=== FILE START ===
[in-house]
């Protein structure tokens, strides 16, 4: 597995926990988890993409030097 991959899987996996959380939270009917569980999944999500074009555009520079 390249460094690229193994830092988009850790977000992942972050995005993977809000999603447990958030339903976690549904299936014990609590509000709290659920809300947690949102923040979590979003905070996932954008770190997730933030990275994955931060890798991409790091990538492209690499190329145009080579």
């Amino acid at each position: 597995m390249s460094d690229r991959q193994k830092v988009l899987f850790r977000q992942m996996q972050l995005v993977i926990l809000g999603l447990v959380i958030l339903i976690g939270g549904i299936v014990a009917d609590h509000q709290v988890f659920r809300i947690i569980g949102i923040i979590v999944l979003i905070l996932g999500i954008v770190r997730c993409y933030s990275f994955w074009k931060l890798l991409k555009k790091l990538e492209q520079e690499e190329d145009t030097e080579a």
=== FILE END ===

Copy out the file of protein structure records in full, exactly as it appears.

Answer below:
[in-house]
């Protein structure tokens, strides 16, 4: 597995926990988890993409030097 991959899987996996959380939270009917569980999944999500074009555009520079 390249460094690229193994830092988009850790977000992942972050995005993977809000999603447990958030339903976690549904299936014990609590509000709290659920809300947690949102923040979590979003905070996932954008770190997730933030990275994955931060890798991409790091990538492209690499190329145009080579």
């Amino acid at each position: 597995m390249s460094d690229r991959q193994k830092v988009l899987f850790r977000q992942m996996q972050l995005v993977i926990l809000g999603l447990v959380i958030l339903i976690g939270g549904i299936v014990a009917d609590h509000q709290v988890f659920r809300i947690i569980g949102i923040i979590v999944l979003i905070l996932g999500i954008v770190r997730c993409y933030s990275f994955w074009k931060l890798l991409k555009k790091l990538e492209q520079e690499e190329d145009t030097e080579a």